The Christian Philosophy of Samuel Johnson

September 2009By Matthew Anger

Matthew Anger lives with wife and children in Richmond, Virginia. He is the author of Belief and Understanding, a collection of Catholic essays, and editor of The Eyewitness, an anthology of Hilaire Belloc's short stories.

As we celebrate the tercentenary of Samuel Johnson's birth on September 18, 1709, the accomplishment the great British writer will likely be remembered for most is his Dictionary of the English Language (1755), a landmark piece of lexicography. Yet Johnson's greatest accomplishment might be his philosophical novel The History of Rasselas, Prince of Abissinia (1759). Built along the lines of the Eastern tales fashionable at the time, the story, whose original working title was "The Choice of Life," opens with Rasselas, the Ethiopian heir to the throne, confined to a fortified palace in "Happy Valley." Despite access to every temporal pleasure and convenience, Rasselas is discontented. He plots his escape to the outside world with the help of his guide and mentor, Imlac, hoping to find true contentment in some new way of life.

As it turns out, the setting of Happy Valley is itself a good-natured jab at the persistent utopian desire to return to Eden. Unlike Voltaire, who places happiness in the worldly paradise of "El Dorado" in Candide, Johnson was aware that "infelicity is involved in corporeal nature, and interwoven with our being" (Rambler, No. 32). Of the many characters in Rasselas who struggle with the dilemma of infelicity is the astronomer, who appears near the end of the tale. The astronomer tries to find meaning in the pursuit of science, but succumbs to intellectual monomania and the mad belief that he actually controls the movements of the heavenly bodies. Fortunately, Imlac's gentle advice delivers the scientist from his folly:
Disorders of the intellect happen much more often than superficial observers will easily believe.... There is no man whose imagination does not sometimes predominate over his reason.... No man will be found in whose mind airy notions do not sometimes tyrannize and force him to hope or fear beyond the limits of sober probability.
In the end, the characters admit the limits of purely human aspirations. Johnson's lesson is that no pursuit will spare us from feelings of vexation and discontent. Thinkers from Epictetus to Thomas à Kempis cautioned men that true happiness is not dependent on outward circumstances alone, but on what they make of those circumstances in their pilgrimage through life. To some extent, of course, every person must discover the opportunities and limitations of life for himself. Johnson merely tried to soften the blow, so that we might temper disappointment with a realism based on a firmer hope than the fantasizing or vanity of youth.

Other Christian writers have dealt with this same subject. In Dostoyevsky's Brothers Karamazov, Ivan says to his younger brother Alyosha, "We in our green youth have to settle the eternal questions first of all. That's what we care about." By contrast, "the older generation is all taken up with practical questions." The liberal novelist Turgenev, a contemporary of Dostoyevsky, commented in his memoirs that intellectual enthusiasm is natural to youth. He said further that "it can hardly be denied that the aspirations of youth are always unselfish and honest." Whether these aspirations are always really altruistic is open to debate. Dostoyevsky certainly saw the pitfalls. As for Johnson, he thought it "very natural for young men to be vehement, acrimonious and severe. For, as they seldom comprehend at once all the consequences of a position, or perceive the difficulties" that restrain cooler minds, they form hasty conclusions and expect others to share their views. Those who do not are deemed ignorant or corrupt (Rambler, No. 121).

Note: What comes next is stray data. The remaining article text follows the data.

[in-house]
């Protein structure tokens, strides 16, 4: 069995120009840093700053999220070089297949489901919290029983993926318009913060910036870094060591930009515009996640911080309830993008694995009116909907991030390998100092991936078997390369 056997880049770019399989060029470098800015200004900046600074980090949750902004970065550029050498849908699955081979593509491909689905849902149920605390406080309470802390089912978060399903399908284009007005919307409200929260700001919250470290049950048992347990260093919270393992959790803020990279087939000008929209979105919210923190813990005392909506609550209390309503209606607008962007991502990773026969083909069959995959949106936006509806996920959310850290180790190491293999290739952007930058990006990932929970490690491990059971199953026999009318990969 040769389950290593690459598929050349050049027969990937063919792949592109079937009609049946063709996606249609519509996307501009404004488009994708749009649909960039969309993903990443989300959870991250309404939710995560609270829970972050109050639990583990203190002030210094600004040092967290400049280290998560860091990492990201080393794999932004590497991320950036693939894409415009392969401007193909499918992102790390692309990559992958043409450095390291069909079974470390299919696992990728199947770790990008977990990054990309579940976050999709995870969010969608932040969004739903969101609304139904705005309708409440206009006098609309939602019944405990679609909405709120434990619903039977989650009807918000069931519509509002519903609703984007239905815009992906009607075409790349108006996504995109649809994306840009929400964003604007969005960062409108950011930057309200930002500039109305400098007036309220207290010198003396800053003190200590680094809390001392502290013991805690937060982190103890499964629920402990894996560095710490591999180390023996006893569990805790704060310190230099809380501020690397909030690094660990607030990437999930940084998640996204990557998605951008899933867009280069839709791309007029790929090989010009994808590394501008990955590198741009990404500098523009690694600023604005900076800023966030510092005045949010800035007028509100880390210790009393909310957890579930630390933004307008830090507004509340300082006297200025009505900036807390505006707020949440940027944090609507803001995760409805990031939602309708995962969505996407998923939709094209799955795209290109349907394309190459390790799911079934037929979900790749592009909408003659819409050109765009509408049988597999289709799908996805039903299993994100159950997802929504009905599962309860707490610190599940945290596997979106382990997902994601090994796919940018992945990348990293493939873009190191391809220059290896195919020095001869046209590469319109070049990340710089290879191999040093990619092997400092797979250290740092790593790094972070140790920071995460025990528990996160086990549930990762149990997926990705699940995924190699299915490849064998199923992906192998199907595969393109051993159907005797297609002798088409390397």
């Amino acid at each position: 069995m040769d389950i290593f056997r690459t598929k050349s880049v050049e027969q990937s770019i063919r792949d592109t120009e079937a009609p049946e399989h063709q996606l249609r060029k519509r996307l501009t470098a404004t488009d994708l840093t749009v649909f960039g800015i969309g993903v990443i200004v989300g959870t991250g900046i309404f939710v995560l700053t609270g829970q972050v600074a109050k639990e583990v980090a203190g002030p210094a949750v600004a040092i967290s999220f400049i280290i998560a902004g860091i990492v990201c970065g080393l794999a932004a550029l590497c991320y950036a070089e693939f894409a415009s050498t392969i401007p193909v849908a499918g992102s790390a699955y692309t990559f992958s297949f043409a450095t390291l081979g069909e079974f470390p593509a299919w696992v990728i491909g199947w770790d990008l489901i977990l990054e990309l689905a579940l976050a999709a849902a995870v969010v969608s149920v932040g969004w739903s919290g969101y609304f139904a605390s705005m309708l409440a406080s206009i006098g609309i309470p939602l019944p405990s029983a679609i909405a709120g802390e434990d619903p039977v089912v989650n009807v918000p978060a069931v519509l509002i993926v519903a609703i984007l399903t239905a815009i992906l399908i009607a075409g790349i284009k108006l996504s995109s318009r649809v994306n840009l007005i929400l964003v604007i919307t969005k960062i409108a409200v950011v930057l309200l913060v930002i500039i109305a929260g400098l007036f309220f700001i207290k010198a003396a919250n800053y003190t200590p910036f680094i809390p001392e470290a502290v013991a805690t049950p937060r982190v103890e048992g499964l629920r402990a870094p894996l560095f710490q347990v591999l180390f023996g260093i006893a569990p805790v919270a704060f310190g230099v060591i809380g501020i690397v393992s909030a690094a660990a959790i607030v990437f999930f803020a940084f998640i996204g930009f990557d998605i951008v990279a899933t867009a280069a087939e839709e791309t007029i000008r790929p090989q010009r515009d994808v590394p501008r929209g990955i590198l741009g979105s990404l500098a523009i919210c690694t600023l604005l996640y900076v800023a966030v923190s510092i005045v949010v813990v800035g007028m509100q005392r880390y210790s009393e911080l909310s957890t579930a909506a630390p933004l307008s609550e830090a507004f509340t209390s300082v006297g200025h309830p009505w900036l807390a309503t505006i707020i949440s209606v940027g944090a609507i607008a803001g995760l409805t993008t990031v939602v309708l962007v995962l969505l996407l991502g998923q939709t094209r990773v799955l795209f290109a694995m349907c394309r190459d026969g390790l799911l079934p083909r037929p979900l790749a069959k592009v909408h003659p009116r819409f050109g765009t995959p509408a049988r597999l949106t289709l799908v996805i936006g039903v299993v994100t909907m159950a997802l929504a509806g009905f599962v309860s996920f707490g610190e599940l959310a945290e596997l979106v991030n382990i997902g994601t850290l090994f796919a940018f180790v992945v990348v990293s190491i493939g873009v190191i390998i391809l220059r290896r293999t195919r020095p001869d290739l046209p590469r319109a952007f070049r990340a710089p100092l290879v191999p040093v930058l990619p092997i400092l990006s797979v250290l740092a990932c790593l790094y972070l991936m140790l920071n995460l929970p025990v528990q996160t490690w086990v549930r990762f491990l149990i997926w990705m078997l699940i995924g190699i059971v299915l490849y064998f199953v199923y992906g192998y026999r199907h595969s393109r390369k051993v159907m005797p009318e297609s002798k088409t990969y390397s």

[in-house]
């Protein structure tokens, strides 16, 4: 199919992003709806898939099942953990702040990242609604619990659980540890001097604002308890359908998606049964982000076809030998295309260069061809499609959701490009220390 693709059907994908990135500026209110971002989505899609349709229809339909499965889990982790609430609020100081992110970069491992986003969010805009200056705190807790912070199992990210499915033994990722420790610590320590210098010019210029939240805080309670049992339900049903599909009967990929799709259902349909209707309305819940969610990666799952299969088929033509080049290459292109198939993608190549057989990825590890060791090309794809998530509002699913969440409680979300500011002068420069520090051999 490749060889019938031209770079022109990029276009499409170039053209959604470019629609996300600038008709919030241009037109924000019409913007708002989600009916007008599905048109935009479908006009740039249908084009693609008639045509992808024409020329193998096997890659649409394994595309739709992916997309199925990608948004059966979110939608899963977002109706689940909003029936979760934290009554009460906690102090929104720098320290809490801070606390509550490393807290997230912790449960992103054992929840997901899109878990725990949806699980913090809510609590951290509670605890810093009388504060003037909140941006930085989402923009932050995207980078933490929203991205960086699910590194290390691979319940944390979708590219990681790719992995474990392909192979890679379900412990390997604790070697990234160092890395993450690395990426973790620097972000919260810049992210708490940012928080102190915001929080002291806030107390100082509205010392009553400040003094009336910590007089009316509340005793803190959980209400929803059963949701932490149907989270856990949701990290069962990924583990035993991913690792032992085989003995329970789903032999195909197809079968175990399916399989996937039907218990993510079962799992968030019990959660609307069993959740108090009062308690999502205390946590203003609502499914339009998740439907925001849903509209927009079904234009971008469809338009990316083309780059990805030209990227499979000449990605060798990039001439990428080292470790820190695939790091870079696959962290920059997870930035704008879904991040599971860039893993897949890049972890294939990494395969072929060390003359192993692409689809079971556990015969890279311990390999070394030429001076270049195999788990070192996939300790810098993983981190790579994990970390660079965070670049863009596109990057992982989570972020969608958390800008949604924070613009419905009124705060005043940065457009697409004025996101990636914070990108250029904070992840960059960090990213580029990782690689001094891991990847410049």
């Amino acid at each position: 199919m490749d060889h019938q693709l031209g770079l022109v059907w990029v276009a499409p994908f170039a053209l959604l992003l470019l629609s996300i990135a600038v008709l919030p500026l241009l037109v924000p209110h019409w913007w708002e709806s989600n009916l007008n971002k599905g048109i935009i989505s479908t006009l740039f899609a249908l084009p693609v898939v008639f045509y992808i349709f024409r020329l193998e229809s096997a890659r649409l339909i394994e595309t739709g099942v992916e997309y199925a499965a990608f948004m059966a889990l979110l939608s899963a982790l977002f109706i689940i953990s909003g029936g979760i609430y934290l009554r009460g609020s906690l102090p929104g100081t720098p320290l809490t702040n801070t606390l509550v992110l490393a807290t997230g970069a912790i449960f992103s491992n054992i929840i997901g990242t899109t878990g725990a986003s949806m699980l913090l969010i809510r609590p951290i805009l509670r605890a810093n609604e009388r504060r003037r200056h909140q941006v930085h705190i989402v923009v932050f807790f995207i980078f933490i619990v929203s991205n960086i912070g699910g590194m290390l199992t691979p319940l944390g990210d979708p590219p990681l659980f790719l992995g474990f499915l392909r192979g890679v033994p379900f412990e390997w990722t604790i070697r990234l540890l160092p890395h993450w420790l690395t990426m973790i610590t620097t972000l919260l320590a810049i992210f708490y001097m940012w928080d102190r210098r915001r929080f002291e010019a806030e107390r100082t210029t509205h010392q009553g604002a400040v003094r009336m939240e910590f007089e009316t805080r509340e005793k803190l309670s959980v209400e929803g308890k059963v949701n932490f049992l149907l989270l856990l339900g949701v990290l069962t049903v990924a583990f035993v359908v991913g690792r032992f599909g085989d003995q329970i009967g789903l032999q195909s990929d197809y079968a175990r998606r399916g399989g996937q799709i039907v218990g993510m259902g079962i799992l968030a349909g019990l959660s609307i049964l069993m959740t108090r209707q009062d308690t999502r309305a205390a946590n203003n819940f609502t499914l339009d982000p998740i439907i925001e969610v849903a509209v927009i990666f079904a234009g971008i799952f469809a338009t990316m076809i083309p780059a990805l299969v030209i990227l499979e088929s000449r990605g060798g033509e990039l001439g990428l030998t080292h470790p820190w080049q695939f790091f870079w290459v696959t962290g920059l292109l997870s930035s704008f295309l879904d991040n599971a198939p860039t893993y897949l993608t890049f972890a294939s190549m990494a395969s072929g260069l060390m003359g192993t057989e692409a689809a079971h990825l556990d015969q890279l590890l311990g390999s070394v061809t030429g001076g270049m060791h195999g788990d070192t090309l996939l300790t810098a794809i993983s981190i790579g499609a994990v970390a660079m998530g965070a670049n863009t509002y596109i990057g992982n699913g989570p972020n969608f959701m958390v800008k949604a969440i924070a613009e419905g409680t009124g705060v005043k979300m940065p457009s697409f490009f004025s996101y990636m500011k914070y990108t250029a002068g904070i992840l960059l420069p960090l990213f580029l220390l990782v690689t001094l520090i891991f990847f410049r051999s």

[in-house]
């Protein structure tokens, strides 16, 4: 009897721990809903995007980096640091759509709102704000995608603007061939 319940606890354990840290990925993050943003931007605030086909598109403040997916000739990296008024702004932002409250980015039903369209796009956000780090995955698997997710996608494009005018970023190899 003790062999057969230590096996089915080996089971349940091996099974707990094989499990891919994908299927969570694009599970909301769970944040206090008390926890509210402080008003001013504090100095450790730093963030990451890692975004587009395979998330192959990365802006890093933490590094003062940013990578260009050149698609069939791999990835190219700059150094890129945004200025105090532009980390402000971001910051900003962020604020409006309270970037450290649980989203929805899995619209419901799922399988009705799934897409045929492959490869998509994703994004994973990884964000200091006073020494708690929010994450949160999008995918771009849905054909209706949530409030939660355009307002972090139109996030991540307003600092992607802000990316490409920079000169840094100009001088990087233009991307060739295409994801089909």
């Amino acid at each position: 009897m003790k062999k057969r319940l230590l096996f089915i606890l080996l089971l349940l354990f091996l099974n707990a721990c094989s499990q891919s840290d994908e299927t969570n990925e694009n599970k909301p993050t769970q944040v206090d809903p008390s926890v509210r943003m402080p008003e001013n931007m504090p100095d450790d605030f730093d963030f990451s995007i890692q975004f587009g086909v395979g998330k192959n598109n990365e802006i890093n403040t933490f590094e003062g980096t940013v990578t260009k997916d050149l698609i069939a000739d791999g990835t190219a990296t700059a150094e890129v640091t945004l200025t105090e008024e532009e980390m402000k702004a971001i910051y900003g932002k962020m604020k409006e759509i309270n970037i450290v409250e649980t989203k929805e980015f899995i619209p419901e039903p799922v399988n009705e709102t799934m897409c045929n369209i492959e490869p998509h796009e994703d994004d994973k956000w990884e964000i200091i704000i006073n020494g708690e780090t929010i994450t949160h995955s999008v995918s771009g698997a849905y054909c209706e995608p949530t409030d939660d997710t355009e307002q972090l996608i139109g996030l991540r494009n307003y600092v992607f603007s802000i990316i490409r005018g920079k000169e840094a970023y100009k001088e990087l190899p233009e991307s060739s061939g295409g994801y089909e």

No doubt young people can be pardoned for their naïveté. They may not be capable of distinguishing between idealism, self-interest, and stupidity; nevertheless, over time we do expect the hard bumps of reality to produce greater caution. It often happens that the more outrageous one's initial hopes, the greater one's final disappointment and inclination to despair. Cynicism, a vice that tempts the faithful as much as unbelievers, is not the answer. Johnson warns that it is also an "enemy to virtue" (Rambler, No. 79).

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Happy 300TH Birthday, Dr. Johnson,
Anglican Defender of the (Catholic) Faith

Mr. Anger’s article is a nice tribute to the great man. It prompted me to publish these passages in Boswell’s Life of Johnson:
[BOSWELL: I had hired a Bohemian as my servant while I remained in London, and being much pleased with him, I asked Dr. Johnson whether his being a Roman Catholick should prevent my taking him with me to Scotland.]
JOHNSON. 'Why no, Sir, if he has no objection, you can have none.'
BOSWELL. 'So, Sir, you are no great enemy to the Roman Catholick religion.'
JOHNSON. 'No more, Sir, than to the Presbyterian religion.'
BOSWELL. 'You are joking.'
JOHNSON. 'No, Sir, I really think so. Nay, Sir, of the two, I prefer the Popish.'